US secretary of state Antony Blinken has announced the reopening of the US Consulate General in Jerusalem — a move that restores ties with the Palestinians that had been downgraded by the Trump administration.
The consulate long served as an autonomous office in charge of diplomatic relations with the Palestinians, but Donald Trump downgraded its operations and placed them under the authority of his ambassador to Israel when he moved the embassy to Jerusalem.
The move infuriated the Palestinians, who view east Jerusalem as occupied territory and the capital of their future state.
Mr Blinken announced the step on Tuesday after a meeting in Ramallah, in the occupied West Bank, with Palestinian president Mahmoud Abbas. The US is trying to bolster Mr Abbas in his rivalry with Gaza’s ruling Hamas militant group and on the international stage.
“As I told the president, I’m here to underscore the commitment of the United States to rebuilding the relationship with the Palestinian Authority and the Palestinian people, a relationship built on mutual respect and also a shared conviction that Palestinians and Israelis alike deserve equal measures of security, freedom opportunity and dignity,” he said.
Earlier on Tuesday Mr Blinken had vowed to “rally international support” to aid Gaza following a devastating war there while keeping any assistance out of the hands of its militant Hamas rulers, as he began a regional tour to shore up last week’s ceasefire.
Mr Blinken, who spoke after meeting with Israeli prime minister Benjamin Netanyahu, said the US would work to address the “grave humanitarian situation” in the coastal territory but would also ensure that Gaza’s militant Hamas rulers do not benefit from reconstruction assistance.
The 11-day war between Israel and Hamas killed more than 250 people, mostly Palestinians, and caused widespread destruction in the impoverished coastal territory.
The truce that came into effect on Friday has so far held, but it did not address any of the underlying issues in the Israeli-Palestinian conflict, something Mr Blinken acknowledged after meeting with Israeli prime minister Benjamin Netanyahu.
“We know that to prevent a return to violence, we have to use the space created to address a larger set of underlying issues and challenges. And that begins with tackling the grave humanitarian situation in Gaza and starting to rebuild,” he said.
“The United States will work to rally international support around that effort while also making our own significant contributions.”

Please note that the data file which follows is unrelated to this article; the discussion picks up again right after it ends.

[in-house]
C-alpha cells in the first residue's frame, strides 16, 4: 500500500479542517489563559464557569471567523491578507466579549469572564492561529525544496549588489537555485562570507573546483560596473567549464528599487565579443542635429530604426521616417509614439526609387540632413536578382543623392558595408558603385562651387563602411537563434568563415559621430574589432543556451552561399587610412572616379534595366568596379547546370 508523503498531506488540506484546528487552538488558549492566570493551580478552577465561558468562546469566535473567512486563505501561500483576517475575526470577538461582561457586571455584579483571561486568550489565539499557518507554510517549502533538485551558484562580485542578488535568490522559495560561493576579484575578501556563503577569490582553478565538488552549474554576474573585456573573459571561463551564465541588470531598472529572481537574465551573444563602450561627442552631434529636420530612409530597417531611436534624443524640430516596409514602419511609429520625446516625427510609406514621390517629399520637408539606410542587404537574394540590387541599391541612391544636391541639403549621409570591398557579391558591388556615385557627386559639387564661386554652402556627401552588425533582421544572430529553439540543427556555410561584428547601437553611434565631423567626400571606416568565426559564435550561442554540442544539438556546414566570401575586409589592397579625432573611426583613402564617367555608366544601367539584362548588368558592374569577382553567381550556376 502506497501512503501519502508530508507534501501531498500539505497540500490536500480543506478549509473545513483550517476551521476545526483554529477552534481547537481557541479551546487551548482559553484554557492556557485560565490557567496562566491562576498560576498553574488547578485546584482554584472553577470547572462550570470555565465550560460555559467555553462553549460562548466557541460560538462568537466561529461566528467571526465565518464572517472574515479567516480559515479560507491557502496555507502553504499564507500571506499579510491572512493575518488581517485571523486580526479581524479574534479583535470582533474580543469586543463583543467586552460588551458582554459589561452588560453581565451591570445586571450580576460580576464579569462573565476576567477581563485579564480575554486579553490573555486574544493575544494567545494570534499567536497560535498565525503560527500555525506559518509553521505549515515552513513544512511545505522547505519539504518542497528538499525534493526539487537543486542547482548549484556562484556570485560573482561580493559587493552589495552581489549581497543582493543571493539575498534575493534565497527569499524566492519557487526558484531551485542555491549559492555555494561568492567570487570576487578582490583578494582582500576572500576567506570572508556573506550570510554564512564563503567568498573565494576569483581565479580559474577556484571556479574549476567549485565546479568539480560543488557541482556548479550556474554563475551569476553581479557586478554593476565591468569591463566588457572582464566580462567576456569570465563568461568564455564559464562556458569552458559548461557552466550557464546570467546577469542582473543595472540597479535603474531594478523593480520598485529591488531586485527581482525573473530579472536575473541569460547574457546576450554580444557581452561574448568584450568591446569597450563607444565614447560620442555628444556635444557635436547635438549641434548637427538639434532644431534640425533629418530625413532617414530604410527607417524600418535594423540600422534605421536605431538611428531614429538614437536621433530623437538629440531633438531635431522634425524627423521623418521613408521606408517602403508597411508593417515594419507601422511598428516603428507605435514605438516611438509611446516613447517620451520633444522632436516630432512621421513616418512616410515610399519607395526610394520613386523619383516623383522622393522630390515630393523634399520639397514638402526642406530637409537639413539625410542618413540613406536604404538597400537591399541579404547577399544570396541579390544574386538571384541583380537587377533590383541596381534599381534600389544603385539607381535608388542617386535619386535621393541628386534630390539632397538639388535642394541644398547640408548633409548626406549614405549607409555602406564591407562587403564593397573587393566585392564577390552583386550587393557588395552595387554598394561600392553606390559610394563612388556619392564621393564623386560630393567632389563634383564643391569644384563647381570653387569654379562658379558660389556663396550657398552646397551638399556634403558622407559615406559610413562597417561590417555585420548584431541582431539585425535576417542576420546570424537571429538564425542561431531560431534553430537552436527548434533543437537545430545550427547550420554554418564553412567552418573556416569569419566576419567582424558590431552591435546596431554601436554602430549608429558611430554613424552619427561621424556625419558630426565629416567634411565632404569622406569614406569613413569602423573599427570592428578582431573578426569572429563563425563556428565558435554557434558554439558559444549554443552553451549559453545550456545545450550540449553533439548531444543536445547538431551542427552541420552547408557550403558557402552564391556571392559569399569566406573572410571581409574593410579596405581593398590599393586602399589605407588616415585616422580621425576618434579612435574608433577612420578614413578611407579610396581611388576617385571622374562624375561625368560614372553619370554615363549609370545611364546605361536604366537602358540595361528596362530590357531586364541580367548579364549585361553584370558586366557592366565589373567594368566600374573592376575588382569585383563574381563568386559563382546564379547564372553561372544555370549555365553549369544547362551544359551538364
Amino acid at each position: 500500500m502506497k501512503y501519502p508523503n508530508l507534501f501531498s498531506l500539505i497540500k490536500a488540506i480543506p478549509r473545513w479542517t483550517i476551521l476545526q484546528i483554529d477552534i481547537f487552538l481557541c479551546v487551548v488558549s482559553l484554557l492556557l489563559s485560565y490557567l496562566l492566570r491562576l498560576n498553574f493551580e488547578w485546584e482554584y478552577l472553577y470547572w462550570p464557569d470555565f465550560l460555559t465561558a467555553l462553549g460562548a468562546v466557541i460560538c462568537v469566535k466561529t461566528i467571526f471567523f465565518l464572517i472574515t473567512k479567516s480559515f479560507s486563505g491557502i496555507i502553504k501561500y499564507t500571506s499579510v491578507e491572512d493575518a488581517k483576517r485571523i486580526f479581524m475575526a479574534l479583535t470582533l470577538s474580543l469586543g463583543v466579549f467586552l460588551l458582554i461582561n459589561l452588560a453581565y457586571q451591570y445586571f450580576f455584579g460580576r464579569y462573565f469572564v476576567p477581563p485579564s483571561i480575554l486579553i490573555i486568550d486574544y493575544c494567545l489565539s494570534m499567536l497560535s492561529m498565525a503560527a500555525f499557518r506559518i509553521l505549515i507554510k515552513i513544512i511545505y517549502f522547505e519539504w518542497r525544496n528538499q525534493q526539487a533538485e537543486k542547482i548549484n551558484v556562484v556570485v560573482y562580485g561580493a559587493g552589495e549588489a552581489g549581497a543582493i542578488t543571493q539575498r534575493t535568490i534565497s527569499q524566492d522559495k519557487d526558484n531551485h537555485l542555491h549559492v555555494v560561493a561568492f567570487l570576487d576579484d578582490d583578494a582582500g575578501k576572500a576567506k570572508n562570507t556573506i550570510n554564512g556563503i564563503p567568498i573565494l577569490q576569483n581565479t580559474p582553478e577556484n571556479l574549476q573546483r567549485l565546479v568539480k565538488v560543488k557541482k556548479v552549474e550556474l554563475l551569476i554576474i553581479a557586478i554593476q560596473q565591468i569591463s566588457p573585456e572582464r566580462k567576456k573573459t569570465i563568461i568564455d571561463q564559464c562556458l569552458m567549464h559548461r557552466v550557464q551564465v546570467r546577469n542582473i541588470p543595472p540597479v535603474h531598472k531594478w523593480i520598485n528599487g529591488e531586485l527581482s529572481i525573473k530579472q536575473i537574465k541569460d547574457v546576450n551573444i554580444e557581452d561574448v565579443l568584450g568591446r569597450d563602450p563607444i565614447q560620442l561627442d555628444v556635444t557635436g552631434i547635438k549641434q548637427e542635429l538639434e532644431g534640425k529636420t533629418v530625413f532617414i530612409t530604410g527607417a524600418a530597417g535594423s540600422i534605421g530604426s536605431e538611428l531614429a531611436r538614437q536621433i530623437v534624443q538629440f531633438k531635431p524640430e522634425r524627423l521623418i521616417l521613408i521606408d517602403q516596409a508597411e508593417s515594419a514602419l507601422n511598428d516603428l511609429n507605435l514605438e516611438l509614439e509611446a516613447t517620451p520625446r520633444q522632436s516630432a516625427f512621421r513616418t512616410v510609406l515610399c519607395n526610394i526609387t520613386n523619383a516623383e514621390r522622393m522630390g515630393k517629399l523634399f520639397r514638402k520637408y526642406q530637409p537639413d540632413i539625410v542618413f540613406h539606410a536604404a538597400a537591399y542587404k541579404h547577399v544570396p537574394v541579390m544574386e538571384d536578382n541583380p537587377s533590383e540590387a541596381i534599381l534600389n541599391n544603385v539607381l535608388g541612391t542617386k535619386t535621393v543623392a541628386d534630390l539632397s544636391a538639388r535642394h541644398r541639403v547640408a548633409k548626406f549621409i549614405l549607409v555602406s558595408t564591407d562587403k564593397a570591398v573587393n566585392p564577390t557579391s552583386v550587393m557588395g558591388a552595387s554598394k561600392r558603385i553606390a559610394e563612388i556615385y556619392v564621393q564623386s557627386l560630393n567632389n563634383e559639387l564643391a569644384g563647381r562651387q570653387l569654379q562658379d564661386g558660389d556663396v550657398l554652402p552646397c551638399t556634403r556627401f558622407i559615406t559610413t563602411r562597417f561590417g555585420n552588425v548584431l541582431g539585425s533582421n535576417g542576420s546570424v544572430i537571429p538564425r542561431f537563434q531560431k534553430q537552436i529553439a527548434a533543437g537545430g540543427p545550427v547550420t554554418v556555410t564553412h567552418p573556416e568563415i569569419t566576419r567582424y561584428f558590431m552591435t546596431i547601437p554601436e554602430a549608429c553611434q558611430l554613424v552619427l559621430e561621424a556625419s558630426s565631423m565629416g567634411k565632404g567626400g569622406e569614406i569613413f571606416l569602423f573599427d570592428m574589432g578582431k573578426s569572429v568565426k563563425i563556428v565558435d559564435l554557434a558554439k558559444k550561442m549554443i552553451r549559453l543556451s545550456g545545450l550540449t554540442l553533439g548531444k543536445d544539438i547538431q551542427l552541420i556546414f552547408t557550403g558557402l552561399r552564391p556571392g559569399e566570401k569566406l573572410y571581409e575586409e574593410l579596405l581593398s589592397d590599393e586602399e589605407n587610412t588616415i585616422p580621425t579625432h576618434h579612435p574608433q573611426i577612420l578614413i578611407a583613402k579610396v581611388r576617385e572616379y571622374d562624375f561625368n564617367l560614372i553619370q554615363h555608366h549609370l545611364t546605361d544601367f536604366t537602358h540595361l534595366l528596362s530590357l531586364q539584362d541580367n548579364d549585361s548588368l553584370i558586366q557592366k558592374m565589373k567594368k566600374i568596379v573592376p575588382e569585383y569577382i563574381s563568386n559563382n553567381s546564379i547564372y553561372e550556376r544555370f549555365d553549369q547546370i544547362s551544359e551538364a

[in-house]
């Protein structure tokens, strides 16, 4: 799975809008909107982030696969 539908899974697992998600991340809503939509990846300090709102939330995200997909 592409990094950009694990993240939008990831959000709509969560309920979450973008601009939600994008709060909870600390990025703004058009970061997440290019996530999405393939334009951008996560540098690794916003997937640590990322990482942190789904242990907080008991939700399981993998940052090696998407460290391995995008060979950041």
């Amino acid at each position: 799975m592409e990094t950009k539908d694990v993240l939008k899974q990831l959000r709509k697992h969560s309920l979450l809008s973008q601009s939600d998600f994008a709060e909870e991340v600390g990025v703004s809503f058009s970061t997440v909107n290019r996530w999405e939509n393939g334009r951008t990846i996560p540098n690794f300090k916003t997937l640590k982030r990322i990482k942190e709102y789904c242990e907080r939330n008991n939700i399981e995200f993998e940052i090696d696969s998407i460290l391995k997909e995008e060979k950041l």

He added that the US would work with its partners “to ensure that Hamas does not benefit from the reconstruction assistance.”
Mr Blinken will not be meeting with Hamas, which does not recognize Israel’s right to exist and which Israel and the US consider a terrorist organisation.
He addressed the larger conflict, saying: “We believe that Palestinians and Israelis equally deserve to live safely and securely, to enjoy equal measures of freedom, opportunity and democracy, to be treated with dignity.”
But the top US diplomat faces the same obstacles that have stifled a wider peace process for more than a decade, including a hawkish Israeli leadership, Palestinian divisions and deeply rooted tensions surrounding Jerusalem and its holy sites.
The Biden administration had initially hoped to avoid being drawn into the intractable conflict and focus on other foreign policy priorities before the violence broke out.
Mr Netanyahu, meanwhile, is fighting for his political life after a fourth inconclusive election in two years. He faces mounting criticism from Israelis who say he ended the offensive prematurely, without forcibly halting rocket attacks or dealing a heavier blow to Hamas.
Mr Netanyahu hardly mentioned the Palestinians in his remarks, in which he warned of a “very powerful” response if Hamas breaks the ceasefire.
He spoke of “building economic growth” in the occupied West Bank, but said there will be no peace until the Palestinians recognise Israel as a “Jewish state”. The Palestinians have long objected to that language, saying it undermines the rights of Israel’s own Palestinian minority.
The war was triggered by weeks of clashes in Jerusalem between Israeli police and Palestinian protesters in and around the Al-Aqsa Mosque compound, a site revered by Jews and Muslims that has seen several outbreaks of Israeli-Palestinian violence over the years.
The protests were directed at Israel’s policing of the area during the Muslim holy month of Ramadan and the threatened eviction of dozens of Palestinian families by Jewish settlers.
The truce remains tenuous since tensions are still high in Jerusalem and the fate of the Palestinian families is not yet resolved.